here is a pic of one i just built dunno.gif if it's 4sale or not though because i have one already that works great hope this pic does justice to the wraper. it took about 4 hours to build any ways here it is



user posted image







good luck and tight lines






~HW~
conehead
Rhossack,

Thanks for the Milk bottle plastic tip. I plan on starting a few rods this winter and have not pulled off the felt yet. I would guess that plastic would act like a nylon bushing.

Know what youy mean by the felt and wet wraps (like a tar and feather event)

Thanks,
Conehead
mhackney
Nice wrappers! I played around with the wingnut/spring tensioner for a few months and then came across these: http://www.cabelas.com/cabelas/en/template...0036&hasJS=true

at Cabelas. For $4.95 they are a steal. I grabbed 2 so I can wrap with 2 colors. They work great and you will always have consistent tension.

Now for a question, what did you use for your arm that arcs up over the rod?

cheers,
Michael
Rock Hopper
Don't know how I've missed this thread for so long ............. dunno.gif

Here are a couple shots that sorta show the wrapper I am currently using. Not the best pics for showing off the wrapper, just the best I currently have. Consist of a couple 6' long pieces of aluminum scrap, 3/4" MDF and roller wheels from a sliding glass shower door. Nothing really fancy, but it is a joy to wrap on! banana.gif

user posted image user posted image
mhackney
That looks great Rock Hopper! I have tons of that aluminum angle lying around, why didn't I think of that. What I like about yours is the rod hold downs. I bet that works well for wrapping the tip top as well as the last guide or 2.

cheers,
Michael
Magnus H
After seen all these nice looking wrappers, I have to share a picture of my first.

I was going to build my first rod. banana.gif

I was sitting in a couch at home with the blank, guides and thread in my hands and thinking "How am I going to get out of this whitout looking like the horses ass?" dunno.gif

A quick session with [insert search engine of your choice, cos I can't remember] gave me an idea about what i needed. Tools and materails for a starter help.gif

Well, to make a short story even shorter, I built this "thing". bugeyes.gif

I don't have to tell you it was turned by hand when finish was applied. blink.gif

user posted image
conehead
Mhackney,

I used a coathanger. I rolled the loop for the thread to pass through very carefully. I did not want to leave any scratches on the wire. A couple of guys on this site have used spring steel (the coat hanger springs well) and have a ttached a ceramic tip top guide to the end. That will be my next modification before the winter.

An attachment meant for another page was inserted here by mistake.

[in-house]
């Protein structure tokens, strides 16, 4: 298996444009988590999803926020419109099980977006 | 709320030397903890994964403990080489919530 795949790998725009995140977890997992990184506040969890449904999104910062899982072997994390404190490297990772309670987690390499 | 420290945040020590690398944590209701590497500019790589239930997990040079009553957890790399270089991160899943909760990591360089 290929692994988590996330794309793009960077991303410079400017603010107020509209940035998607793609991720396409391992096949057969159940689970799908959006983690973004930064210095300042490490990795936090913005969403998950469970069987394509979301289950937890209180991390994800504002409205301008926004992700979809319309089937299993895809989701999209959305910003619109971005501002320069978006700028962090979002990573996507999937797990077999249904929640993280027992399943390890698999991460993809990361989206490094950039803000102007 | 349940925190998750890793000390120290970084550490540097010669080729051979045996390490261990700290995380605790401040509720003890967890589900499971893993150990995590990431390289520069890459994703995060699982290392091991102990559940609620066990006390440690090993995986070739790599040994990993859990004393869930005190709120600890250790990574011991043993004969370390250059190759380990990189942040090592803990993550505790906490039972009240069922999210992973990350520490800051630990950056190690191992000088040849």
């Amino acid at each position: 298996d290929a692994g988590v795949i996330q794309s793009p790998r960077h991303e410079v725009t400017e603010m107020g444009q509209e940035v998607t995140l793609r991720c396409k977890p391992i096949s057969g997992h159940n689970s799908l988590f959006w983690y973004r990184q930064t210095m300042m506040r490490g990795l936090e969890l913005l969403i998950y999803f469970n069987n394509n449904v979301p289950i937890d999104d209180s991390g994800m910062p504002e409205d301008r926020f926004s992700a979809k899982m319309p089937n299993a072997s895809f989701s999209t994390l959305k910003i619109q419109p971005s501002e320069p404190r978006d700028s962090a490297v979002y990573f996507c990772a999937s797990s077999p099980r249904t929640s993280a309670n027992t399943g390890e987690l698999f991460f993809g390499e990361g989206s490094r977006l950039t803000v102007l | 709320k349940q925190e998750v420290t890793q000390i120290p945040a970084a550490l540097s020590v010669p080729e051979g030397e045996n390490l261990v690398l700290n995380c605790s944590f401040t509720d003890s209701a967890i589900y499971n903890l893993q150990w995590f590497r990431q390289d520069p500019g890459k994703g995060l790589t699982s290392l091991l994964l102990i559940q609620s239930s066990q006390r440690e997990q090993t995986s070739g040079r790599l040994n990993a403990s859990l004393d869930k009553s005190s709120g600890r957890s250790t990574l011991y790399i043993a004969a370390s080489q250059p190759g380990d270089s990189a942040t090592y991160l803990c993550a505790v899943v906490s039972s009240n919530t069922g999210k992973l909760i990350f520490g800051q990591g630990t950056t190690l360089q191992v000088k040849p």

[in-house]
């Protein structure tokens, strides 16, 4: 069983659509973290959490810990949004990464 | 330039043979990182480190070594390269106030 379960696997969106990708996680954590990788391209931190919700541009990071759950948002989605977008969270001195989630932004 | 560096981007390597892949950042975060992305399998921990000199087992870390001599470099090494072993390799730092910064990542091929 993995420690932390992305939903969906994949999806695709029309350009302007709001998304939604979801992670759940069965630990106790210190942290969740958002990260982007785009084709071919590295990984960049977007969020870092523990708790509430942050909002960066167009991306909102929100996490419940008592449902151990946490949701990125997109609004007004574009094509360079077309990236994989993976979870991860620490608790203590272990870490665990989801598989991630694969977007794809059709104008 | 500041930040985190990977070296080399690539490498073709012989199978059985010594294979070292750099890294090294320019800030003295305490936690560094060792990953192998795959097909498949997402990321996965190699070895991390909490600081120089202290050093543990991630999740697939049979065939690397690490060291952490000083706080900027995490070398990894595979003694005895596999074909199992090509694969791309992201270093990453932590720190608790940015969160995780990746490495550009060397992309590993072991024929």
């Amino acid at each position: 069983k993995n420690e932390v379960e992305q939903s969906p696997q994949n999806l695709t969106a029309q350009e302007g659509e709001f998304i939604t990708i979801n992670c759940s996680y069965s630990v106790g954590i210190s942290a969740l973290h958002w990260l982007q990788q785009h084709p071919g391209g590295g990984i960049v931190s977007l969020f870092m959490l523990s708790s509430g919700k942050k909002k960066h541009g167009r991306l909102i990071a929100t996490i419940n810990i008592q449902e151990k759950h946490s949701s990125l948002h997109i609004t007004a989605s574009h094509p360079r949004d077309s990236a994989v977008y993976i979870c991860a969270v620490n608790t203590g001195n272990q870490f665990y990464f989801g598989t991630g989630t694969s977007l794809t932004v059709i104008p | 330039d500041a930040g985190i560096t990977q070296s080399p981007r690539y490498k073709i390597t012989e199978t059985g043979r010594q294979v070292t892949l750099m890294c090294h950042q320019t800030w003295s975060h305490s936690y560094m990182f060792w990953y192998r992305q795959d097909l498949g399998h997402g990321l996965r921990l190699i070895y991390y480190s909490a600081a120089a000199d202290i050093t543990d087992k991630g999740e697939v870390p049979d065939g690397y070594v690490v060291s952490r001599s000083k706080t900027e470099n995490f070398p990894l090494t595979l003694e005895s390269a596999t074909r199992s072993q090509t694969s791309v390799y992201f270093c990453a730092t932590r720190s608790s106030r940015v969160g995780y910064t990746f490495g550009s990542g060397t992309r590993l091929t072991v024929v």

user posted image

Conehead
Boy you guys sure are a creative bunch, must make up for those days when the fish don't bite.
mhackney
Thanks Conehead. I use a tiptop stuck in the end of a 4" long spring but it is a little too floppy. I like the longer and stiffer "spring" the coathanger would provide. I'm going to give that a shot with my tiptop.

Michael
wvangler
Just finished my new wrapper. Here are some pics...

user posted image


user posted image


user posted image

As of now I'm using the string and pyramid weight system to hold the rod down, but I just bought some flat aluminum stock and made a few more small wheels so I can make movable arms for the top to hold wheels down on the rod. Not that it will work any better, but it will be more user friendly to slide the rod back and forth.

Mark Shamburg
Nice looking system there WV. What are the wheels you have one there?

Mark
conehead
Wvangler,

Dude! Nice piece of equipment. Man you put a lot of time and thought into that one.

Looks complicated, being from WV you can use that piece of machinery to wrap a rod, make moonshine, and roast a turkey all at the same time.

All kidding aside, I'm impressed; I like the fact that it's powered. Great when making longer wraps and drying epoxy.

Conehead
wvangler
The wheels are just a piece of $2.00 wall board stuff from Lowe's cut out into circles on a bandsaw then chucked up on a piece of all-thread on a drill press and sanded to perfect circles. The wood was just leftover scrap I had from building a deck. The tubes are 4' long pieces of conduit. Overall, I might have $25 invested in it.

It's not actually powered. That's just my pac-bay rod drying motor sitting beside the wrapper. I was just testing the height of it, it's not actually attached. I dip all my rods (bamboo) so the only thing I use the motor for is putting a couple of thinned building coats of varnish on the wraps prior to dipping.

I used it for the first time last night. Works pretty good. I had to turn the silk spool over so that the thread came off the bottom to keep the nut on the tensioner from tightening. This made the nut loosen, but I had a keep nut on the end that kept it from going too far. Seems to do the trick.

Now if I can just finish the attachments to get it to turn out a quart of 'shine I'll be set.
Mark Shamburg
For a couple bucks you can get some skateboard bearings, washers and springs.

Stack them like this:

Fender washer--thread spool--Fender washer--bearing--standard washer--spring-- standard washer--nut.

That should keep your thead tension from chaning. It also gives you a wider range of tension due to the spring.

Mark